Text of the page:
There are some cartridges I keep coming back to. For all the new evolutions of design and powder technology, they just work, and have a history so ingrained in hunting culture, it makes it very hard to look past them.
When picking a cartridge for hunting, the decision does not, or at least should not, lie solely with the capabilities of the round. It may be fine to use an obscure wildcat if hunting a stone’s throw from home, but for the travelling hunter this could cause a whole world of heartache. If your ammo doesn’t arrive, you need more or have problems, it could prove difficult to obtain new ammo for anything other than the well known stalwarts.
The .300 Win Mag is a superb cartridge in terms of what it delivers, and has been around for long enough, and carries enough popularity today, to make it unlikely to cause issues of supply. Yes there are newer, more efficient rounds out there, and no, I have never owned a rifle in .300 Win Mag. I have, however, shot it plenty, and hunted with numerous people who have used it in anger. Launched some 38 years before the Winchester, the highly respected .300 H&H Magnum covered similar ground, seeing widespread use across Africa to high acclaim, while also winning the 1,000- yard Wimbledon Cup in 1935. Today its use has diminished, and the .300 Win Mag, introduced in 1963, has come to the fore.
Based on the .375 H&H, the blown-out and shortened case of the .300 Win Mag sports a much steeper shoulder than the earlier .300 H&H, which also took the same parent case. The body of the case was stretched by 0.12in over equivalent calibres, and though unconfirmed, it was speculated that Winchester oversized the case to allow rifles already chambered .30-338 and .308 Norma to be easily reamed out to fit 300 Win Mag dimensions.
In any event, the .300 Win Mag has seen global success, becoming the calibre of choice for those reaching shots required on antelope on the open plains, or cross-canyon shots on perilously perching sheep and goats. It truly is an excellent sheep calibre, if not the best. Equally, it provides adequate energy to cope with the biggest bear, pushing a 180gn bullet with 3500ft/lb ME, while also providing acceptable varminting capabilities with the flat-shooting 130gn head (rising just 0.9in for a 200-yard zero, with a 5in drop to 300 yards).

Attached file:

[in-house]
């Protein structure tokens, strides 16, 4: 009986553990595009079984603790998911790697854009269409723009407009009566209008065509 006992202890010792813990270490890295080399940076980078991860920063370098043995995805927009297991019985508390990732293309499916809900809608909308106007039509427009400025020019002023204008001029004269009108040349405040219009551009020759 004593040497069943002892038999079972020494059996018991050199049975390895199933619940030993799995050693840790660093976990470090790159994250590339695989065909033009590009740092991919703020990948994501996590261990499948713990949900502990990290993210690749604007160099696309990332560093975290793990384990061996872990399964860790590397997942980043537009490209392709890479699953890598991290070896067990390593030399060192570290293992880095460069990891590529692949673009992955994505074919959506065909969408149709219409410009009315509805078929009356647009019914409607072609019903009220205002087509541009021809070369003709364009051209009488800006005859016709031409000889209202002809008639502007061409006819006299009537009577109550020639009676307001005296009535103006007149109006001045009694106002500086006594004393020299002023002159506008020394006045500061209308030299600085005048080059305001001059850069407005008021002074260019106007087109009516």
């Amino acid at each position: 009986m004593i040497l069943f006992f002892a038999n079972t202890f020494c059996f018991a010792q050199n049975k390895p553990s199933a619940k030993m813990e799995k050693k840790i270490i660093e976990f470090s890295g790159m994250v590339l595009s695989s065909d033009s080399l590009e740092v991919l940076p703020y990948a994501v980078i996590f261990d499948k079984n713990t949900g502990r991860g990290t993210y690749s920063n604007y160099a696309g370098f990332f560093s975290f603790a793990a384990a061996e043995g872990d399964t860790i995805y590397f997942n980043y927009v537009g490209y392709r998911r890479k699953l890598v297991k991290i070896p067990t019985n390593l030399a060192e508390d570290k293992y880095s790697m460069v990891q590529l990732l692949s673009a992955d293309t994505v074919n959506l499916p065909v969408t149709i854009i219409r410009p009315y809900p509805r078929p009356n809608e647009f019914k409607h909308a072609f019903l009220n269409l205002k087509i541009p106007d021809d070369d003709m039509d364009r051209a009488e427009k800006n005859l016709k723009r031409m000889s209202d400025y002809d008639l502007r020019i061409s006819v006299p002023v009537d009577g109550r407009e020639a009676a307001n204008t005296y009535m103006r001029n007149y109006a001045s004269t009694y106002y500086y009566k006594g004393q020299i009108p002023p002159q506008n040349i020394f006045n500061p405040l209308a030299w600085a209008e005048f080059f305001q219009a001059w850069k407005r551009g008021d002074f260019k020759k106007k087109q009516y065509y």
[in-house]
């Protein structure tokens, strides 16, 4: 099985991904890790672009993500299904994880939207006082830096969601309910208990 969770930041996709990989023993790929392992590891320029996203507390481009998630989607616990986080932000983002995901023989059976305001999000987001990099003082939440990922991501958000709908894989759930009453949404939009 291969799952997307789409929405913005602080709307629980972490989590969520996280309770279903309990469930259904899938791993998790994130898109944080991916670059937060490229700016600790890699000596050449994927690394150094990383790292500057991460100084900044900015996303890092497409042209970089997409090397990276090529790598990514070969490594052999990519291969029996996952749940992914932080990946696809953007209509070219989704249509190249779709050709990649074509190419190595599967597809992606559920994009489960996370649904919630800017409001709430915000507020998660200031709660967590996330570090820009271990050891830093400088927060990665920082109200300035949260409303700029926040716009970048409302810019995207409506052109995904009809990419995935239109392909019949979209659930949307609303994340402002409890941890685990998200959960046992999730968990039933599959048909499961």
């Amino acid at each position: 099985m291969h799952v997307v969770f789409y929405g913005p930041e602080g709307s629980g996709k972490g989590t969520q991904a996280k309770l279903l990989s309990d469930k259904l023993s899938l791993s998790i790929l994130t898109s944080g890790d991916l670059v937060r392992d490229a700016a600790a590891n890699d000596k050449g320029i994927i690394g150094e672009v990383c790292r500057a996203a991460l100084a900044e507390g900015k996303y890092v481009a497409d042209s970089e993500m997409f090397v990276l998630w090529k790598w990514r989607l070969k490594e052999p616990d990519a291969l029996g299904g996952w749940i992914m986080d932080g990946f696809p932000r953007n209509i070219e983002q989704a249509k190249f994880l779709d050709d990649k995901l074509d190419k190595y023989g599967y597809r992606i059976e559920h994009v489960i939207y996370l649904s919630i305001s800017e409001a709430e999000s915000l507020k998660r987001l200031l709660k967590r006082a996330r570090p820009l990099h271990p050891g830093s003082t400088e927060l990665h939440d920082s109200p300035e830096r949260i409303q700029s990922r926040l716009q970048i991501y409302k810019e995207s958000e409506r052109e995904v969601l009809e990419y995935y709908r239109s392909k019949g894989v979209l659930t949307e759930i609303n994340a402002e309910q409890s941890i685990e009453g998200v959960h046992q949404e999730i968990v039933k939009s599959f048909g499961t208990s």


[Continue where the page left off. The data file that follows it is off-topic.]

Today it is hard not to feel that the calibre has been outclassed ballistically with the advent of the .300 Weatherby Magnum and more recently the .300 Rem Ultra Magnum. The numbers are telling. Taking the same 180gn bullet with factory loads, will see the .300 Rem Ult Mag drop 5.6in at 300 yards, compared with 6.2in and 7in for the Weatherby and Winchester respectively (based on a 200-yard zero). Over 400 yards the Remington trumps the Winchester by over 4in, delivering considerably more downrange energy at 2400ft/lb – 200ft/lb more than the Weather by and 600ft/lb more than the Winchester. This is achieved primarily through the larger case capacity – 19 per cent more than the Winchester – owing to the fatter body of the parent .404 Jeffrey case. This translates into more powder and higher velocities, screeching out the 180gn round at over 3200fps compared with an MV just on the 3000fps mark for the other two.
But you can’t squeeze out all that performance without having to pay for it. The equal and opposite reaction to this down-range magic is felt by the shooter in the form of some unpleasant recoil. In my view, it’s a severe punishment for only a modest improvement on the .300 Win Mag. Given a 260-yard zero, the .300 Win Mag will still shoot inside a 6in killzone out to 300 yards. You will gain a few more yards with the Ultra Mag, but even out at 350 yards we are only talking a 1.5in advantage, and with a drop of 7-8in, this would have to be taken into account anyway. Serious advantage is only seen in ultra long-range shots, which have questionable ethics at any rate.
The .300 Win Mag provides an excellent compromise, with a level of accuracy that was never in question, having seen use as a sniper round while also winning multiple 1000-yard competitions. Bigger is not always better and the .300 Win Mag has proven itself over time.